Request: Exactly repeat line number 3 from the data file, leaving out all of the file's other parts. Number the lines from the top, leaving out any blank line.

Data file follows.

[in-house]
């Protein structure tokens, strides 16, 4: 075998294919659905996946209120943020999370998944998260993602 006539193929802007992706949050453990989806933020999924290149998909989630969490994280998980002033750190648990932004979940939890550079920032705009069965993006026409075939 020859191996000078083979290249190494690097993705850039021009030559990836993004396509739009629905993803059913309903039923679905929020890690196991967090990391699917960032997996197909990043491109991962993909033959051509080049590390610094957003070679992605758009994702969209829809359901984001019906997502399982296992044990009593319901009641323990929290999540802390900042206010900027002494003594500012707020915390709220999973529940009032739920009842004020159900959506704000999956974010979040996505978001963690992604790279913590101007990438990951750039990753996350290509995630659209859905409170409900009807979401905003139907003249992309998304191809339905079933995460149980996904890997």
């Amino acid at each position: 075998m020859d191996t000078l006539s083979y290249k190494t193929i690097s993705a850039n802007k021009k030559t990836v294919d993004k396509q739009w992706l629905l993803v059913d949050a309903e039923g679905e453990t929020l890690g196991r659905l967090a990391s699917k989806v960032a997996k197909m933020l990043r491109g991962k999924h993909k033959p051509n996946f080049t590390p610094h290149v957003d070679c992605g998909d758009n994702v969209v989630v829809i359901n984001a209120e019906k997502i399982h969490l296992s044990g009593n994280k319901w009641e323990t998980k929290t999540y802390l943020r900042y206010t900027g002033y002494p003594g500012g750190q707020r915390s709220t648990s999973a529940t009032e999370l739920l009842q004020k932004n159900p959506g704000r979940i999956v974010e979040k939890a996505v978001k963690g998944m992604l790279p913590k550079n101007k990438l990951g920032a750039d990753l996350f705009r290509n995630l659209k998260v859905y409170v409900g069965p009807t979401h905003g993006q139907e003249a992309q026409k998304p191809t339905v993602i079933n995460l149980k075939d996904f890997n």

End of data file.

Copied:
């Amino acid at each position: 075998m020859d191996t000078l006539s083979y290249k190494t193929i690097s993705a850039n802007k021009k030559t990836v294919d993004k396509q739009w992706l629905l993803v059913d949050a309903e039923g679905e453990t929020l890690g196991r659905l967090a990391s699917k989806v960032a997996k197909m933020l990043r491109g991962k999924h993909k033959p051509n996946f080049t590390p610094h290149v957003d070679c992605g998909d758009n994702v969209v989630v829809i359901n984001a209120e019906k997502i399982h969490l296992s044990g009593n994280k319901w009641e323990t998980k929290t999540y802390l943020r900042y206010t900027g002033y002494p003594g500012g750190q707020r915390s709220t648990s999973a529940t009032e999370l739920l009842q004020k932004n159900p959506g704000r979940i999956v974010e979040k939890a996505v978001k963690g998944m992604l790279p913590k550079n101007k990438l990951g920032a750039d990753l996350f705009r290509n995630l659209k998260v859905y409170v409900g069965p009807t979401h905003g993006q139907e003249a992309q026409k998304p191809t339905v993602i079933n995460l149980k075939d996904f890997n």